The S&P 500 Equal Weight Index has risen 4.8% so far in December, compared to increases of 3.3% and 3.8% for the S&P 500 SPX and Nasdaq 100 NDX, respectively, according to FactSet data. It's also notable that the small-cap Russell 2000 RUT, which lagged behind most major indexes this year, has outpaced the S&P 500 this month by its widest margin since January 2021, according to Dow Jones Market Data.

Another reason the investing pendulum has swung back in favor of equal-weight funds is that vehicles like RSP also offer exposure to mega-cap technology stocks and the "relative stability" of the stock market at the same time, said Kalivas. For example, RSP has an average exposure to technology stocks of around 13.9%, compared to roughly 20% for most cap-weighted S&P 500 ETFs, Kalivas said.

"That 20% range shows you that when you [invest in] cap-weighted [indexes], the stocks get bigger with more technology [weight]. But if they were to fall out of favor, like you might see [after a] tech bubble, they could go down quite a bit," Kalivas said. "There's no mechanism for the investor to re-weigh everything in a cap-weighted index."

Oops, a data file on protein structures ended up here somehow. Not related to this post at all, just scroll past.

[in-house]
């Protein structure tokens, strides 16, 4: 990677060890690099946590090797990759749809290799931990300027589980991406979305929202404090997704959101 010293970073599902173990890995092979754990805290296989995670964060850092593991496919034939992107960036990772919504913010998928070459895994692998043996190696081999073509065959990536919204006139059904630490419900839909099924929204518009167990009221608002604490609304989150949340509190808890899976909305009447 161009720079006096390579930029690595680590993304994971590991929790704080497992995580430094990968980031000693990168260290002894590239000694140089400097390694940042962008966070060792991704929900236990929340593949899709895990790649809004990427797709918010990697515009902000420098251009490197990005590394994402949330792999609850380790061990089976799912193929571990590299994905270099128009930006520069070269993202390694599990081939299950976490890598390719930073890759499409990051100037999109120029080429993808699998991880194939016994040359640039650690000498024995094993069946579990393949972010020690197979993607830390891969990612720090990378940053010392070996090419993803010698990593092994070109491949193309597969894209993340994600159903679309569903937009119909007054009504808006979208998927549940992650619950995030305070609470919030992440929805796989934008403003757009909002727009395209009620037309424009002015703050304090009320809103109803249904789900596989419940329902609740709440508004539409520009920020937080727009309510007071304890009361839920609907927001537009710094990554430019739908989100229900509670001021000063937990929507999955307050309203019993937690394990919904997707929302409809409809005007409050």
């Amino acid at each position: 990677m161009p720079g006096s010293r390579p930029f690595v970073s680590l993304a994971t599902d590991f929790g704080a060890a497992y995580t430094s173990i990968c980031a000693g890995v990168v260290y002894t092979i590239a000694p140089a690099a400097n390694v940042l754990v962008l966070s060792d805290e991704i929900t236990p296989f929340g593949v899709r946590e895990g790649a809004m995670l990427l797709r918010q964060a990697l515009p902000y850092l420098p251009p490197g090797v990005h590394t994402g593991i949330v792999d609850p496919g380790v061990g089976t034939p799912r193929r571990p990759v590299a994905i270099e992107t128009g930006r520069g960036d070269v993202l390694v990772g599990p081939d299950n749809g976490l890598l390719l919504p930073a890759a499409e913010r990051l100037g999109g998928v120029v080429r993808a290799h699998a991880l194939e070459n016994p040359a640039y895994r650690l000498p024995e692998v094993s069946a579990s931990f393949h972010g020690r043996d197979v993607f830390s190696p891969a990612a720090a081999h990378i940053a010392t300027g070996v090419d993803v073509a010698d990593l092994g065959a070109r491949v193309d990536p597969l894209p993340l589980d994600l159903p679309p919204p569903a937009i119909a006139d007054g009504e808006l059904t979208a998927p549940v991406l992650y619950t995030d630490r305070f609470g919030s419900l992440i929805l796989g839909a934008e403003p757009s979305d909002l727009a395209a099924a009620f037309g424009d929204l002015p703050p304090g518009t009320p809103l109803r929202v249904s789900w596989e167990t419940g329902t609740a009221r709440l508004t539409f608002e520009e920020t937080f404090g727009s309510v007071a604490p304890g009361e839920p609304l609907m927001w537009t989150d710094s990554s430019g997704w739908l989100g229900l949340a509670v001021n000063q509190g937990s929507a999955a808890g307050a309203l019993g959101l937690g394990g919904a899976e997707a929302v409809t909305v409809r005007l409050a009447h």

See: Popular QQQ ETF on track for biggest monthly gain since July 2022 as tech stocks soar


That said, if investors still want to own leading mega-cap tech stocks, it's tough to beat funds such as the widely-held Invesco QQQ Trust Series I QQQ, which tracks the Nasdaq 100 and companies like Nvidia (NVDA), Apple (AAPL) and Tesla (TSLA). With nearly $5.5 billion in net inflows year-to-date, the fund, which manages $222 billion in assets, has advanced more than 52% so far in 2023, according to FactSet data.

Meanwhile, the Invesco Nasdaq 100 ETF QQQM, which also tracks the Nasdaq 100 but with a lower expense ratio and lower index-tracking difference, could offer retail investors an opportunity to achieve the same exposure with a lower cost, said Kalivas.

On top of that, many older funds like QQQ, which launched in 1999, were structured as trusts, meaning they can not reinvest dividends. That could make QQQM a more appealing option, as portfolio managers could reinvest dividends received from tech companies back into the fund.

However, QQQ still has "enormous liquidity and [an] ecosystem that makes it very, very relevant in the marketplace," said Kalivas.

As usual, here's your look at the top- and bottom-performing ETFs over the past week through Wednesday, according to FactSet data.

The good...

   Top Performers                                                                                                                                                                    %Performance 
   Invesco Semiconductors ETF                                                                                                                                                        7.0